Advice for good hygiene when visiting a farm, animal attraction or children’s petting zoo, including infection avoidance for pregnant women.

When to seek medical advice

If anyone is sick or has diarrhoea within two weeks after a farm visit contact your doctor or call NHS 111 as soon as possible. If anyone, particularly a young child has bloody diarrhoea, seek immediate emergency medical attention. Please also inform environmental health (see below).

If you are bitten by an animal seek medical advice immediately at NHS 111, your GP surgery, or your local walk-in centre or minor injuries unit. See also NHS Choices: infections caused by animal bites.


Visiting a farm, animal attraction or petting zoo is lots of fun, but it's important to remember that animals can carry a number of infections that can be harmful to people. Common types of illness include infection with cryptosporidium parvum, e.coli O157 and salmonella

All of these bacteria live in the gut of the animals. Infections are caused either by touching animals in the petting and feeding areas, or by coming into contact with animal droppings on contaminated surfaces around the farm. These harmful bacteria can get accidentally passed to your mouth by putting hands on faces or fingers in mouths before washing them thoroughly. It only takes a small number of the bacteria to cause infection.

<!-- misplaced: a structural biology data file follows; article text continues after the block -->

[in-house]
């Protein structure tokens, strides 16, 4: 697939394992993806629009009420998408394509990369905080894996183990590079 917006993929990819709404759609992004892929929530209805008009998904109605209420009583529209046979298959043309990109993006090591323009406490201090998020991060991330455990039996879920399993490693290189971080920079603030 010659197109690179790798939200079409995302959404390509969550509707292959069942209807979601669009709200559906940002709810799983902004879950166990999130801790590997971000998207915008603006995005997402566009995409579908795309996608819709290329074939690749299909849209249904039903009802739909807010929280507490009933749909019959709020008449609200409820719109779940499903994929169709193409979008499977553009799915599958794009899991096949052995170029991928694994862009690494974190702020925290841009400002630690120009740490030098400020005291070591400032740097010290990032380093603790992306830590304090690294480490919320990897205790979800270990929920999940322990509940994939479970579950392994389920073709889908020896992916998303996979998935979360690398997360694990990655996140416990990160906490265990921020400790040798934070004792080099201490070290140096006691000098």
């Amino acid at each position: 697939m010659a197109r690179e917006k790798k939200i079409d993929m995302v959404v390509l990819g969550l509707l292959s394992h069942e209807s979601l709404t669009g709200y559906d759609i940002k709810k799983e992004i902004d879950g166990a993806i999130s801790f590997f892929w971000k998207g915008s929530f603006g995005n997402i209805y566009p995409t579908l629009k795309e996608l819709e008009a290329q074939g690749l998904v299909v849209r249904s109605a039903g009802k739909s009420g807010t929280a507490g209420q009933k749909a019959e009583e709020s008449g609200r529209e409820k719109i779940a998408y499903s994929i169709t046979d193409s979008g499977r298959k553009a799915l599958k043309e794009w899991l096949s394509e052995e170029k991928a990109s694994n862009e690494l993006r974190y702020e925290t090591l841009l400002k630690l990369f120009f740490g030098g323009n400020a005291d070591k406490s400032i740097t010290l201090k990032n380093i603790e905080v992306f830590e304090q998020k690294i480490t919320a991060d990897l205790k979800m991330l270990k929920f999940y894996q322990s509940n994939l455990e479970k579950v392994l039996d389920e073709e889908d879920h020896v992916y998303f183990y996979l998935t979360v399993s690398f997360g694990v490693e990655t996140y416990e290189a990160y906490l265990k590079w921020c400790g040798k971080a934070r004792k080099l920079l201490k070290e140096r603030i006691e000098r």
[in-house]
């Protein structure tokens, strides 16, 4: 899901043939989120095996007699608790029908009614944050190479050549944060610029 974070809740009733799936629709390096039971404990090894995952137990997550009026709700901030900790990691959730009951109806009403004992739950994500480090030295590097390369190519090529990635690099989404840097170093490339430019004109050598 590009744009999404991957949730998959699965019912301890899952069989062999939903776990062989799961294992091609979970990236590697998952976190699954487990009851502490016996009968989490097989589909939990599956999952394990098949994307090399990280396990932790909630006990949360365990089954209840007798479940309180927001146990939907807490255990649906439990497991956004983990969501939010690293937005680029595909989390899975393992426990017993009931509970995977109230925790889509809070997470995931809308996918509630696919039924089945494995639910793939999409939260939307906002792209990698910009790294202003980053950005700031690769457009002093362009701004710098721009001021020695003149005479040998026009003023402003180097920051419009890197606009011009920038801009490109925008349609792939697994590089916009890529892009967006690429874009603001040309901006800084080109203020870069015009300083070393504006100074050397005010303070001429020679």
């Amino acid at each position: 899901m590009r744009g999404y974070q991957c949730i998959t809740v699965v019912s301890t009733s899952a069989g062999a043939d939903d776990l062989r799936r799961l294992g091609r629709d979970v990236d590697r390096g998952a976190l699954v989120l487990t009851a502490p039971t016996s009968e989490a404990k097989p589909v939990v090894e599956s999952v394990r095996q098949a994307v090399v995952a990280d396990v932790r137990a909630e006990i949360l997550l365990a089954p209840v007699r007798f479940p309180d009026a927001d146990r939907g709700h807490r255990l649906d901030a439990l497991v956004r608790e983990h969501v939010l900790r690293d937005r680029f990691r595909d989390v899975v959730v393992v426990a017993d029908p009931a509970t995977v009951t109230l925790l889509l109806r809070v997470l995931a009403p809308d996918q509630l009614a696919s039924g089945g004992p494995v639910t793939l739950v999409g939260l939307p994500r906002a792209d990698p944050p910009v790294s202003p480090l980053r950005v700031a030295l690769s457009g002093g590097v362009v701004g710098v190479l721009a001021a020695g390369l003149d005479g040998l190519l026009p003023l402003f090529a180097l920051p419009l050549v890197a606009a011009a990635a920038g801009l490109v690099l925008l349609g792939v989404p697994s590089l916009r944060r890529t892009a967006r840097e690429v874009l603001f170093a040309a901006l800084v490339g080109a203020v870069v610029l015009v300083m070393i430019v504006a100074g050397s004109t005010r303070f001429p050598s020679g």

Visiting a farm safely - some dos and don'ts

Do  Don't
Do check that cuts, grazes etc. on children's hands are covered with waterproof dressings. Don't put hands on faces or fingers in mouths while petting animals or walking round the farm.

Do wash your hands thoroughly with liquid soap and warm water and dry with paper towels:

  • after you have touched animals, fences or other surfaces in animal areas; and
  • before eating or drinking.
Don't use handrubs or wipes instead of washing hands with liquid soap and warm water. Handrubs and wipes do not remove E. coli O157 in dirt.
Do remove and clean boots or shoes that might have become soiled and clean pushchair wheels. Then wash your hands thoroughly with liquid soap and warm water and dry with paper towels. Don't eat or drink while touching animals or walking round the farm. This includes not eating sweets, crisps or chewing gum.
Do supervise children closely to ensure that they wash their hands thoroughly. Don't kiss farm animals or allow children to put their faces close to animals.
Do eat and drink in picnic areas or cafés only. Don't eat anything that has fallen on the floor.
Do avoid contact with sheep and lambs while pregnant (see below). Don't taste or eat any animal foods or unpasteurised produce, such as milk or cheese.

Is it safe to visit a farm while pregnant?

If you are pregnant, you may put yourself and their unborn baby at risk of infection if you come into close contact with sheep that have recently given birth, newborn lambs, or other newborn farm animals or new mother animals such as cows or goats. Infections can happen at any time of year, not just in the spring.

Although the number of human pregnancies affected by contact with an infected animal is usually extremely small, it is important that pregnant women are aware of the potential risks and take precautions.

To avoid the possible risk of infection:

  • pregnant women should not help ewes, cows or goats to give birth;
  • pregnant women should not milk ewes;